Following in the footsteps of Planet Earth and Life, this epic eight-part blockbuster is a breathtaking celebration of the amazing, complex, profound and sometimes challenging relationship between humankind and nature. Humans are the ultimate animals - the most successful species on the planet. From the frozen Arctic to steamy rainforests, from tiny islands in vast oceans to parched deserts, people have found remarkable ways to adapt and survive. We've done this by harnessing our immense courage and ingenuity; learning to live with and utilize the other creatures with which we share these wild places. Human Planet weaves together eighty inspiring stories, many never told before, set to a globally-influenced soundtrack by award-winning composer Nitin Sawhney. Each episode focuses on a particular habitat and reveals how its people have created astonishing solutions in the face of extreme adversity. Finally we visit the urban jungle, where most of us now live, and discover why the connection between humanity and nature here is the most vital of all.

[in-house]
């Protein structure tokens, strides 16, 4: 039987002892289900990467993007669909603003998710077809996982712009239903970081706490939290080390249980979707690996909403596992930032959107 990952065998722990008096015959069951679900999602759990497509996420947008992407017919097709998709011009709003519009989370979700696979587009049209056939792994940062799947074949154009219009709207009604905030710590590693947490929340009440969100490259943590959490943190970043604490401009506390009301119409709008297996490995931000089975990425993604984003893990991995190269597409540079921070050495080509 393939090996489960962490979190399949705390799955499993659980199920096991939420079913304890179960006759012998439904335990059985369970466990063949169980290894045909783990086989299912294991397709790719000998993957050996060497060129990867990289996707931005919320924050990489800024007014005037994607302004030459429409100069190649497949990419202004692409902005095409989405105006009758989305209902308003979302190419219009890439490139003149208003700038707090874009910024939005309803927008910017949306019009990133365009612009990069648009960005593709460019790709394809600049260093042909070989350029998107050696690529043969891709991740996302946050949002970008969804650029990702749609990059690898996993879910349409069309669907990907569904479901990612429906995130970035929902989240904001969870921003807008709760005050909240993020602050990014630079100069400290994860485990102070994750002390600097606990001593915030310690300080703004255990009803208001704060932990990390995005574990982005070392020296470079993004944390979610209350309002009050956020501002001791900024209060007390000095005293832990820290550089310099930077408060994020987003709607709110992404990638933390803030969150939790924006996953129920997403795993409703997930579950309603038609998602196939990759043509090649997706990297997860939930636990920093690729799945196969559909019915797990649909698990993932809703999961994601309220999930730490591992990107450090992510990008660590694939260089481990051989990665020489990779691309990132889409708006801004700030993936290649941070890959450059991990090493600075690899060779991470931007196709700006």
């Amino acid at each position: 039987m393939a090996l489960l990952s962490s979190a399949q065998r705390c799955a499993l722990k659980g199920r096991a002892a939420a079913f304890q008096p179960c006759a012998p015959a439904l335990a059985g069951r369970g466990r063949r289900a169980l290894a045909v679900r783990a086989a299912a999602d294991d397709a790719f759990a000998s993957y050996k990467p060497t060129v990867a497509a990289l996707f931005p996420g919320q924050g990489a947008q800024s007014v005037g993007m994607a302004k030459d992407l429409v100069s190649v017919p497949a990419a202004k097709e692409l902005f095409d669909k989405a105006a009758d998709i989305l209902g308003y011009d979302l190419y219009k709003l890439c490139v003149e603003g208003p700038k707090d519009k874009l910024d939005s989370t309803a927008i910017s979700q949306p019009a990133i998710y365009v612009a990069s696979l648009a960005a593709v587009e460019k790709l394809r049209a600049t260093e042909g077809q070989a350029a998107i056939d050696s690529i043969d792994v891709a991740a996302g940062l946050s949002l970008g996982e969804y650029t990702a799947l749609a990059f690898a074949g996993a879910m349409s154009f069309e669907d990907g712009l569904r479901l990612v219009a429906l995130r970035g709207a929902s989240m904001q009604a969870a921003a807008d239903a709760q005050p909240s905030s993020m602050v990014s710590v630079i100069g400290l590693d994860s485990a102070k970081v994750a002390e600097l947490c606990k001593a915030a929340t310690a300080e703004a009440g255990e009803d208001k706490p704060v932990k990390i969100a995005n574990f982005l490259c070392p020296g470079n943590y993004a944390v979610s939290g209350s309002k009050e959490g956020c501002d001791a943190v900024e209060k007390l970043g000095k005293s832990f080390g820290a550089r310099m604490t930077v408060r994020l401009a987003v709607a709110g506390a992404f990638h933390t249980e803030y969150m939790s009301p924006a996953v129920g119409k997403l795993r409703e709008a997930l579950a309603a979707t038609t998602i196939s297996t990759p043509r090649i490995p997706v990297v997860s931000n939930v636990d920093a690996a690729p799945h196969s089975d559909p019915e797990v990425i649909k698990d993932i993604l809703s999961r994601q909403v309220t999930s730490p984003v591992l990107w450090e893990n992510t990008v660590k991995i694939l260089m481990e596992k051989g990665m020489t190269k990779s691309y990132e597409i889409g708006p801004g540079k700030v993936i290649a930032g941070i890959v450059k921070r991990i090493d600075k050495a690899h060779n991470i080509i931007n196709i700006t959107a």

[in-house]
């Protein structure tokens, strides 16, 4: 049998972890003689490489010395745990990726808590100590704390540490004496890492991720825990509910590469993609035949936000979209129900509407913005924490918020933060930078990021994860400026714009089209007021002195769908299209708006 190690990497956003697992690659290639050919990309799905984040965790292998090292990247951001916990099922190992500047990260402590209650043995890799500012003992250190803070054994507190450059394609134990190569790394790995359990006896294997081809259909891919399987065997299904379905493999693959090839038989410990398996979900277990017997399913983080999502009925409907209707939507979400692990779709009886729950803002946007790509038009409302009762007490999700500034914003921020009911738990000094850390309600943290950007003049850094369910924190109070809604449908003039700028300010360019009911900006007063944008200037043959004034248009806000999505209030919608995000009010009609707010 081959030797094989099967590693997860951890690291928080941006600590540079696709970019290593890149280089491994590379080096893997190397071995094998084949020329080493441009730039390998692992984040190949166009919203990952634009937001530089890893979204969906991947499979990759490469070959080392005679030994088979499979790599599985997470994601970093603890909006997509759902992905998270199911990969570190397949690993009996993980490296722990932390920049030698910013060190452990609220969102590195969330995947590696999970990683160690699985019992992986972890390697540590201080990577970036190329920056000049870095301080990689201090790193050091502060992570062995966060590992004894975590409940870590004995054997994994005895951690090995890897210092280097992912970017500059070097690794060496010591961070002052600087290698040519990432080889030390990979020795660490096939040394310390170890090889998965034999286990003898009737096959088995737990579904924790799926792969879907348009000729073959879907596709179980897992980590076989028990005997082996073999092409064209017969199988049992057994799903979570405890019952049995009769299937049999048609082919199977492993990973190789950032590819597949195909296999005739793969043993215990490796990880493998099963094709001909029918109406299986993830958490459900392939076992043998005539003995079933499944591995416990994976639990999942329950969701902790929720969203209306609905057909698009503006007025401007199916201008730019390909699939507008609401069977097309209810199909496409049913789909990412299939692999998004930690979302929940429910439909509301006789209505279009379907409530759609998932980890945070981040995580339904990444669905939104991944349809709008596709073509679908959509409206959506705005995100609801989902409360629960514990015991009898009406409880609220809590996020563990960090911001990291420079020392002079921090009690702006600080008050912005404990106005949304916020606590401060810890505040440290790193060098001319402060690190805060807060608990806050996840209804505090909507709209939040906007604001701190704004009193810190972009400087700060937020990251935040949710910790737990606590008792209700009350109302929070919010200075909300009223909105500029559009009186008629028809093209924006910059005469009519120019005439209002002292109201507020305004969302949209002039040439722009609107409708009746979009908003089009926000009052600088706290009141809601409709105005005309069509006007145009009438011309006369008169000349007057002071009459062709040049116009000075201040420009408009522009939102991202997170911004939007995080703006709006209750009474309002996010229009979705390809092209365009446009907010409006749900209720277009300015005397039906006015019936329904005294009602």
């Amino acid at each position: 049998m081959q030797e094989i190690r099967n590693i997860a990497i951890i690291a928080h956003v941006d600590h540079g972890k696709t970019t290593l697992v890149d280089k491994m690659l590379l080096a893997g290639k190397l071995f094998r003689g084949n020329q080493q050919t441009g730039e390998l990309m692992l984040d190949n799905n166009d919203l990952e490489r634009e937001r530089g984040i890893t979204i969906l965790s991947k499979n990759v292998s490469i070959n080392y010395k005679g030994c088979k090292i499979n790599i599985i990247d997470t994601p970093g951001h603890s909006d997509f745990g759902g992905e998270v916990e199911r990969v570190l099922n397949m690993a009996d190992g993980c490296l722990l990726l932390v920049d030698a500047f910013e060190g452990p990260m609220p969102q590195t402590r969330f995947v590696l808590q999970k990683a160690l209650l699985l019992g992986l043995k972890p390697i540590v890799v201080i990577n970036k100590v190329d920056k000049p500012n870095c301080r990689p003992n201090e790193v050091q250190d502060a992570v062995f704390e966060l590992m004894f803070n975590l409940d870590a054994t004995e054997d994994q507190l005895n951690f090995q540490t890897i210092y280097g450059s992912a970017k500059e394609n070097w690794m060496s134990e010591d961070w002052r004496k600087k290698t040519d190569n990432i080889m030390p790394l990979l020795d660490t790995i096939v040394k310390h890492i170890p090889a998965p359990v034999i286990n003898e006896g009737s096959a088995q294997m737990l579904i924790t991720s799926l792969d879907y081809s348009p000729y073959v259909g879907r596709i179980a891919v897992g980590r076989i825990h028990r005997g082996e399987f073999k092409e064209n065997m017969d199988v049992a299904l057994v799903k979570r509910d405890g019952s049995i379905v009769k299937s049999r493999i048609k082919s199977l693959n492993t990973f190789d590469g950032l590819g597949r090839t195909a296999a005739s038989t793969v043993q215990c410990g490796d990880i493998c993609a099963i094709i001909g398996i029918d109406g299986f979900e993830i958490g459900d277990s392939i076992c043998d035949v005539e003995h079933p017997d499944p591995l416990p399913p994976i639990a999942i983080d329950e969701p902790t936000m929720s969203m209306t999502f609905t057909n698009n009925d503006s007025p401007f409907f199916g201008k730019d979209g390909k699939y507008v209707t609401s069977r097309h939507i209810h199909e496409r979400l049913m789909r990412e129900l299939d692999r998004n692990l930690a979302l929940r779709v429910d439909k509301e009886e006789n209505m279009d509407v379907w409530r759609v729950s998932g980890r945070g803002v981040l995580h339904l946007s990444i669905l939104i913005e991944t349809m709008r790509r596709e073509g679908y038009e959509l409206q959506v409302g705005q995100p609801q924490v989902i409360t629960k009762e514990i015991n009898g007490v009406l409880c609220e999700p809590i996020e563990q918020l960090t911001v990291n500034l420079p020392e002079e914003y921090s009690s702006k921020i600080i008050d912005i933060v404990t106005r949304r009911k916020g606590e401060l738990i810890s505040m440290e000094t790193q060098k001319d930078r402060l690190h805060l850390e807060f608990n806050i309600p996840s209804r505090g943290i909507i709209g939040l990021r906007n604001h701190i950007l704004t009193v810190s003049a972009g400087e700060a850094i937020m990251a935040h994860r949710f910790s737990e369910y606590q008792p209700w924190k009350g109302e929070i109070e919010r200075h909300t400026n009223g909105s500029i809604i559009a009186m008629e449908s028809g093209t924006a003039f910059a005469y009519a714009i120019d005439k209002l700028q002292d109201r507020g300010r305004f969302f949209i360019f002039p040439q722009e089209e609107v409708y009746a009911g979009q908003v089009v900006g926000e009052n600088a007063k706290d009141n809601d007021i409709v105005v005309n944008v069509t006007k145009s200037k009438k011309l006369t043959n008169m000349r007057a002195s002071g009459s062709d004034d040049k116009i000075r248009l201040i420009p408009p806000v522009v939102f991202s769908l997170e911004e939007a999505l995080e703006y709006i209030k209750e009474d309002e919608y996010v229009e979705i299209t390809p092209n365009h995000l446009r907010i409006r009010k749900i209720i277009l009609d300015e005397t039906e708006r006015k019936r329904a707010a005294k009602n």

The BBC's follow-up to their landmark Planet Earth is another astounding document of natural selection, focusing on the constantly shifting--and often remarkably harsh--relationship between human beings and their surroundings. Narrated by John Hurt, this eight-episode series explores the amazing lengths people must go to in order to survive in various unwelcoming habitats around the world, such as deserts, mountains, grasslands, and oceanic environments, all of which feature unique moments of terror and beauty. (The final episode, focusing on modern city life, suffers a bit by familiarity, although it does allow non-New York viewers a chance to glimpse rats the size of toaster ovens.) An overflowing chest of wonders, really, with such eye-popping sights as a diver who appears to have appropriated fish DNA, the most efficient way to catch giant bats, and a terrifying hunt for mussels within a rapidly submerging Artic crevasse. Other highlights include a father teaching his son how best to harvest water snakes, the symbiotic search for honey between African bird and human, and the leaders of a starving dog-sled team desperately ice-fishing for giant sharks. Memorable as the byplay between people and various critters is, however, some of the most arresting scenes focus solely on human relationships, such as an ultra-competitive tribal courtship ritual, a family carrying on the tradition of creating a living bridge, and a walk to school that involves scaling a glacier. Amid the wealth of rewind-worthy moments, perhaps most impressive of all are the brief behind-the-scenes featurettes at the end of each episode, which show the amount of persistence, vision, good humor, and sheer luck it took to bring these slices of life successfully to the screen. Take a bow, folks. --Andrew Wright